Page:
Bloomberg News

Ukraine Unrest Spreads as Lawmakers Summoned After Deaths

January 24, 2014

Ukraine Protests

A protester beats a dumpster after clashes with police in Kiev, Ukraine, on Jan. 23, 2014. Photographer: Sergei Grits/AP Photo

Anti-government unrest spread from Ukraine’s capital as the government recalled lawmakers from a winter break for an emergency session after weeks of protests claimed their first lives.

Activists yesterday took over the headquarters of governors picked by President Viktor Yanukovych in three cities, marking a widening of the two-month-old protest movement. Parliament will convene Jan. 28 to consider a no-confidence motion against the cabinet and the repeal of laws curbing rallies, opposition leaders said after a four-hour meeting with the president.

Yanukovych is struggling to stem rallies against his November snub of a European Union cooperation deal, with police crackdowns fanning people’s anger. Four days and nights of clashes left as many as five people dead and about 1,250 injured as legislation to stem the protests took effect this week and the government gave the police special powers to quell the demonstrations.

The Cause of Unrest in Ukraine

“The prospect for a compromise deal between the government and protesters in central Kiev has fallen in the past few days,” Alex Brideau, senior analyst at Eurasia Group in Washington, said yesterday in an e-mailed note. “Yanukovych appears unwilling to make key concessions at this stage, increasing the risk to his hold on power.”

CDS, Bonds

The cost to protect Ukrainian debt against non-payment using five-year credit-default swaps jumped to 878 basis points yesterday, the highest since Dec. 16, data compiled by Bloomberg show. The yield on government bonds due 2023 was little changed at 9.374 percent at 9:54 a.m. in Kiev, following a four-day rally.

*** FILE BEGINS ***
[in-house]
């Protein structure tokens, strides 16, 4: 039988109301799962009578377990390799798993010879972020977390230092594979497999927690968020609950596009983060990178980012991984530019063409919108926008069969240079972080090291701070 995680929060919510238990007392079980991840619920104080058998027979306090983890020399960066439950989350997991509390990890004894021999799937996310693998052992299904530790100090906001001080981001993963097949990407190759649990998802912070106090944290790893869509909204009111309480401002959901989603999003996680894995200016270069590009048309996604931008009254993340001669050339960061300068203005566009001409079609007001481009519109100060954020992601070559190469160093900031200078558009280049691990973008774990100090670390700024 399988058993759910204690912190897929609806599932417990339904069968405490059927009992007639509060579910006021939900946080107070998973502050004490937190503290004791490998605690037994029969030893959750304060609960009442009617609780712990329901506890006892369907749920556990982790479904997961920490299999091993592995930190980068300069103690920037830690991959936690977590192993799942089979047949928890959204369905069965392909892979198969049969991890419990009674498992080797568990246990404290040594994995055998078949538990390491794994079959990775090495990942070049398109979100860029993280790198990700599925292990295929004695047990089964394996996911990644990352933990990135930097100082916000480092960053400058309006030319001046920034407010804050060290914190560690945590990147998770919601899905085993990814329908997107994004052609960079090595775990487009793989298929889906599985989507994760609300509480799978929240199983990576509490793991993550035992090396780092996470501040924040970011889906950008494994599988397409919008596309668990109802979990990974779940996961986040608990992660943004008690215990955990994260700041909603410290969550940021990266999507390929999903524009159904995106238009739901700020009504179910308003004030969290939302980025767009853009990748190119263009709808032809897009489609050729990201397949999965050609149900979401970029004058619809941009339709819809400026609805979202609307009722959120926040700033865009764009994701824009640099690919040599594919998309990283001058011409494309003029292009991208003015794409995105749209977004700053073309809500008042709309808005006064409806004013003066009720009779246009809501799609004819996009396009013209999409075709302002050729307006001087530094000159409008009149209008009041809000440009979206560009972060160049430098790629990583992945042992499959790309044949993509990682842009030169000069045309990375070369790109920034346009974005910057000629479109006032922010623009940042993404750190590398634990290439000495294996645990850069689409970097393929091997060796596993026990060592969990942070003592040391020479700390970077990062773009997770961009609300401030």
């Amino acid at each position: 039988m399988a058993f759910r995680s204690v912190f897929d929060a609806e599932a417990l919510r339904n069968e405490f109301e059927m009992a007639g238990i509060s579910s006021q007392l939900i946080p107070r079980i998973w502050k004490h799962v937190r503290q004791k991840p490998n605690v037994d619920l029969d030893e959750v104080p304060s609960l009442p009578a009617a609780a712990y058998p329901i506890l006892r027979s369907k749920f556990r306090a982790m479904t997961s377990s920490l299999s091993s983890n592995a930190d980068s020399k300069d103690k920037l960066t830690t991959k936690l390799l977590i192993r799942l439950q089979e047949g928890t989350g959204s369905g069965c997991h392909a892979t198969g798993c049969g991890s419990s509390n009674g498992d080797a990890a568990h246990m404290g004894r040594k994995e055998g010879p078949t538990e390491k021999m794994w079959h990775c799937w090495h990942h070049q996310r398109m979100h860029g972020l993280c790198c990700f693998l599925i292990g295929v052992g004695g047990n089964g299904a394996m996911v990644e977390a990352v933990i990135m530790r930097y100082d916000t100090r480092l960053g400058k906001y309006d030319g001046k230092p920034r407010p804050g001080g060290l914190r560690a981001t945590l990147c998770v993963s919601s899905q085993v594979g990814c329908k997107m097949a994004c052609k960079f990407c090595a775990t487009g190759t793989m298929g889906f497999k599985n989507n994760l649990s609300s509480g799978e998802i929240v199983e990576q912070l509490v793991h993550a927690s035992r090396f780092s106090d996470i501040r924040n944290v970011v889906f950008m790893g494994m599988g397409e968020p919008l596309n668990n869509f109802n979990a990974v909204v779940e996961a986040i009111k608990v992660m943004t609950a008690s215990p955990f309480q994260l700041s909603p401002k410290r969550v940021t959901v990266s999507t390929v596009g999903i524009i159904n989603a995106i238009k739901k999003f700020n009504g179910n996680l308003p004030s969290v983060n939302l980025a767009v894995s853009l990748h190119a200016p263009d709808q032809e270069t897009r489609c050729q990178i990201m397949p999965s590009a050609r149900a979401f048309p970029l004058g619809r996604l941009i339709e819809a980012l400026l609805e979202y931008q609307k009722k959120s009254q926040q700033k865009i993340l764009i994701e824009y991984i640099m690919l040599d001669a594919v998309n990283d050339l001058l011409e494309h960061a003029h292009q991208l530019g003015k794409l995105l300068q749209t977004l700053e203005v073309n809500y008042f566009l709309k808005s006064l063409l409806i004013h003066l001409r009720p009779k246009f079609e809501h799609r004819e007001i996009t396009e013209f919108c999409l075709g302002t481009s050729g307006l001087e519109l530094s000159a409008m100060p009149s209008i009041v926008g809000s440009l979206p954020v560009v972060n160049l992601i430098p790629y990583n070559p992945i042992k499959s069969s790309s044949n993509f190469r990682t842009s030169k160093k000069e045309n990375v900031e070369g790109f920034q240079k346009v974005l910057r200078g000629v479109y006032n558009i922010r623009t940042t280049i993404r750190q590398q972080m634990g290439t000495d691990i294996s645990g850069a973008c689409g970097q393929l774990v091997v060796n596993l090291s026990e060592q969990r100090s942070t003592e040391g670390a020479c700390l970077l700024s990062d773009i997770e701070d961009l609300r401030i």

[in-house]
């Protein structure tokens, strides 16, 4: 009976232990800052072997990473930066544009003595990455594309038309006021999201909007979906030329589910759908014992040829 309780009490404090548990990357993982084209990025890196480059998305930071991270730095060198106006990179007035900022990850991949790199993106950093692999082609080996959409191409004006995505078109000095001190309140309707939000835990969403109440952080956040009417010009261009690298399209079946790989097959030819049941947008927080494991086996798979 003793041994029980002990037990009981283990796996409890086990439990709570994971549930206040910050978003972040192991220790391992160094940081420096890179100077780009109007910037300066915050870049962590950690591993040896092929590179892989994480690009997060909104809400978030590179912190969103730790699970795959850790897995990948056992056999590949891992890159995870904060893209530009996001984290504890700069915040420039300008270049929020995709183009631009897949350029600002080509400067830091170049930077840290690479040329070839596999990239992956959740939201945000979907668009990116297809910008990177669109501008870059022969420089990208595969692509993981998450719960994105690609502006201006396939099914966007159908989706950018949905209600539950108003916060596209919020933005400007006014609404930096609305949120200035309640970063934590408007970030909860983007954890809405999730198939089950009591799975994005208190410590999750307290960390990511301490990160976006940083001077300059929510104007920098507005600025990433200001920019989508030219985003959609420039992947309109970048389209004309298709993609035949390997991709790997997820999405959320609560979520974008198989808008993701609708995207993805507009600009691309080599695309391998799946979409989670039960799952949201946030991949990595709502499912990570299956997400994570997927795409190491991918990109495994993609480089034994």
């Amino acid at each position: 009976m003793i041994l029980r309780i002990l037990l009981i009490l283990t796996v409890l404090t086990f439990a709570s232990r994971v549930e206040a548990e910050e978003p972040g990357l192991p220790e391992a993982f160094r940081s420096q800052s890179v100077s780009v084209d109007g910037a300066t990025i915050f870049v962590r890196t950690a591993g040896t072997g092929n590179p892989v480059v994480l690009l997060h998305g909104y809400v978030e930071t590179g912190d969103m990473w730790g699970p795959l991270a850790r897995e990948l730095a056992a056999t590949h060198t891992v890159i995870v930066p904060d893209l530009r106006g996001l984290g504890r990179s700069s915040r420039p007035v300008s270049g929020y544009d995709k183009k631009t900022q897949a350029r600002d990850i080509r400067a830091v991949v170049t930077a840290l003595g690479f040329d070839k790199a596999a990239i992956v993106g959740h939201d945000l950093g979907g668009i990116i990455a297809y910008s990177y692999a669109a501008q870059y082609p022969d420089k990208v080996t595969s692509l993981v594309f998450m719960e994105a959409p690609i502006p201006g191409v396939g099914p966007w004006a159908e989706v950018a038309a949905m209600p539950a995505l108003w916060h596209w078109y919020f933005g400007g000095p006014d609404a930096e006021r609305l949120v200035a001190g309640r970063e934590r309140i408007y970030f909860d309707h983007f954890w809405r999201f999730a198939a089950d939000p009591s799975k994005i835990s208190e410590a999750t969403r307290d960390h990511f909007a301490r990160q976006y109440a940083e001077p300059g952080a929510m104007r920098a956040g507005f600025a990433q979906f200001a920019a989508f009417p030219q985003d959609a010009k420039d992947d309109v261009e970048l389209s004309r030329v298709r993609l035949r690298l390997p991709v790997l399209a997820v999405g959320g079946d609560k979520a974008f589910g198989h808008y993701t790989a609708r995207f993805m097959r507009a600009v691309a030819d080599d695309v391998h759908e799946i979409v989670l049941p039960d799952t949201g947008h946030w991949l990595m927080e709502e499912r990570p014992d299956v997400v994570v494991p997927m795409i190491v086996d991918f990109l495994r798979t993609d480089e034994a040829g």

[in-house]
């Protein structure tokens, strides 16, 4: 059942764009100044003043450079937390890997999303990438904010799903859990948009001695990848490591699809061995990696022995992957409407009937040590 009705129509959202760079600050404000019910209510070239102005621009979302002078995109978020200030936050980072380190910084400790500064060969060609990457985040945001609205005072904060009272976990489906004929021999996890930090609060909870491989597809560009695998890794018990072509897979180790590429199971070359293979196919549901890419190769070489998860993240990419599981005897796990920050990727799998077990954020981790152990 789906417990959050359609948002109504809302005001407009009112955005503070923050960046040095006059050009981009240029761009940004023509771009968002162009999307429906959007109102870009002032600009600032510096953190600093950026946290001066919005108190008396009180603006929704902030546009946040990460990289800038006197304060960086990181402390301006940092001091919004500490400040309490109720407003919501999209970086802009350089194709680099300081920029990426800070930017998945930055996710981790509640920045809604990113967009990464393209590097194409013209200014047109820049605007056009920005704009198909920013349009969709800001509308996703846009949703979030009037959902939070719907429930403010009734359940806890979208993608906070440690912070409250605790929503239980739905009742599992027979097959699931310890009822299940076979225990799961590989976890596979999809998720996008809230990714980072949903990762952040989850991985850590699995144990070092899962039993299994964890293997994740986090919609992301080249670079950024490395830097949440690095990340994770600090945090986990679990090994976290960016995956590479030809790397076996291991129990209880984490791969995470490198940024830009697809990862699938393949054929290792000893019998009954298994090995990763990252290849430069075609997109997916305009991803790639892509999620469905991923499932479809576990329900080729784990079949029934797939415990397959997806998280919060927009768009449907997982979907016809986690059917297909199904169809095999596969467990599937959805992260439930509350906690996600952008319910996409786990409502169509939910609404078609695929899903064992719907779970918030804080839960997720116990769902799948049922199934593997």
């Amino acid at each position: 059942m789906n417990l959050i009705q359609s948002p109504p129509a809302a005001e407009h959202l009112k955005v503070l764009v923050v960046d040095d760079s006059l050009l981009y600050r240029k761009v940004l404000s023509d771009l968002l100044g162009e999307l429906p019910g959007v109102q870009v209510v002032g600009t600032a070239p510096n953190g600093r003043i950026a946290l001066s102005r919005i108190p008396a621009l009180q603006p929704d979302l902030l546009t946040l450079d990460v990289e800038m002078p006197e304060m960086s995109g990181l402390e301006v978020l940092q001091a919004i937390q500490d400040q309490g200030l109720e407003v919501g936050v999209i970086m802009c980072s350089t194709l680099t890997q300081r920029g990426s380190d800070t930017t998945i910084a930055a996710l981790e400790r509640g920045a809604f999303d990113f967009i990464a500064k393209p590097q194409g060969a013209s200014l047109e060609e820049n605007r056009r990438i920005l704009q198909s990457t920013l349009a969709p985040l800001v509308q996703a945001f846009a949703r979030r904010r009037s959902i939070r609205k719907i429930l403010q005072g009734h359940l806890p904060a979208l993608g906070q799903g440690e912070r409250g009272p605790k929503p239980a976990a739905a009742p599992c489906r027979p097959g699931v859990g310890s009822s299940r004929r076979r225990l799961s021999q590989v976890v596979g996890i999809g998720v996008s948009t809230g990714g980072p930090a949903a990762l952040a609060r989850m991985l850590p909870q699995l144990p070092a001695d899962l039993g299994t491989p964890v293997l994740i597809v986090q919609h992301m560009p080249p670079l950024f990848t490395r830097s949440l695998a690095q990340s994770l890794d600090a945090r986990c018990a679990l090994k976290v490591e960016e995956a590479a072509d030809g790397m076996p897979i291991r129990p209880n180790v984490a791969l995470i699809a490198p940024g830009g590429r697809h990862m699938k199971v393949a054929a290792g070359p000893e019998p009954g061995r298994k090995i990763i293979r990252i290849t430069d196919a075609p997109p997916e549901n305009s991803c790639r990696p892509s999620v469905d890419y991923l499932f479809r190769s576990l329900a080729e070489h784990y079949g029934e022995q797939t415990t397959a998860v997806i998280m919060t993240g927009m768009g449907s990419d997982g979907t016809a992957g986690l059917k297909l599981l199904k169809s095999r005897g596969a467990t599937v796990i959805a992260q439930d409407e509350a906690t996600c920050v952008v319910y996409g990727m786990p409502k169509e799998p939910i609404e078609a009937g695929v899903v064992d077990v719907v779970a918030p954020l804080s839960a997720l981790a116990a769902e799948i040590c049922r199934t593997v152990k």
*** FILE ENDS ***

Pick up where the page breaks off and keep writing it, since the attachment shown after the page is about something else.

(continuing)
Regional government buildings in the western cities of Lviv, Ternopil and Rivne were taken over by activists. Demonstrators also targeted administrative offices in another seven of the nation’s 24 regions, smashing their way in when police offered resistance, Espreso TV reported.

Activists are trying to storm the regional governor offices in Chernivtsi, according to Ukrainian TV channel 5. An attempt in Ivano-Frankivsk failed because protesters were overmatched by the police guarding the building, Espreso TV said.

Police detained 58 protesters in the Cherkasy region for attempting a similar takeover, the Interior Ministry said.

Ministry Takeover

In Kiev, where the temperature fell to minus 18 degrees Celsius (zero Fahrenheit), activists took over the building of the Agriculture Ministry near Independence Square after midnight to keep warm and set up a first-aid point, Interfax reported. At the site of nighttime clashes, protesters have re-ignited some of the fires, it said.

After the recent violence, opposition leader Oleh Tyahnybok urged protesters yesterday evening to extend a truce with riot police until this morning, when Yanukovych has agreed to free detained activists. Police have pledged not to use firearms, he said.

The extraordinary session of parliament, which defeated a no-confidence motion against the government in December, will also vote on dropping charges against demonstrators being held in custody, Tyahnybok said. The Interior Ministry said yesterday that 103 people have been detained in Kiev.

Ex-heavyweight boxing champion Vitali Klitschko, who heads the UDAR party, said Yanukovych once again refused to meet opposition demands for early elections.

Envoy Summoned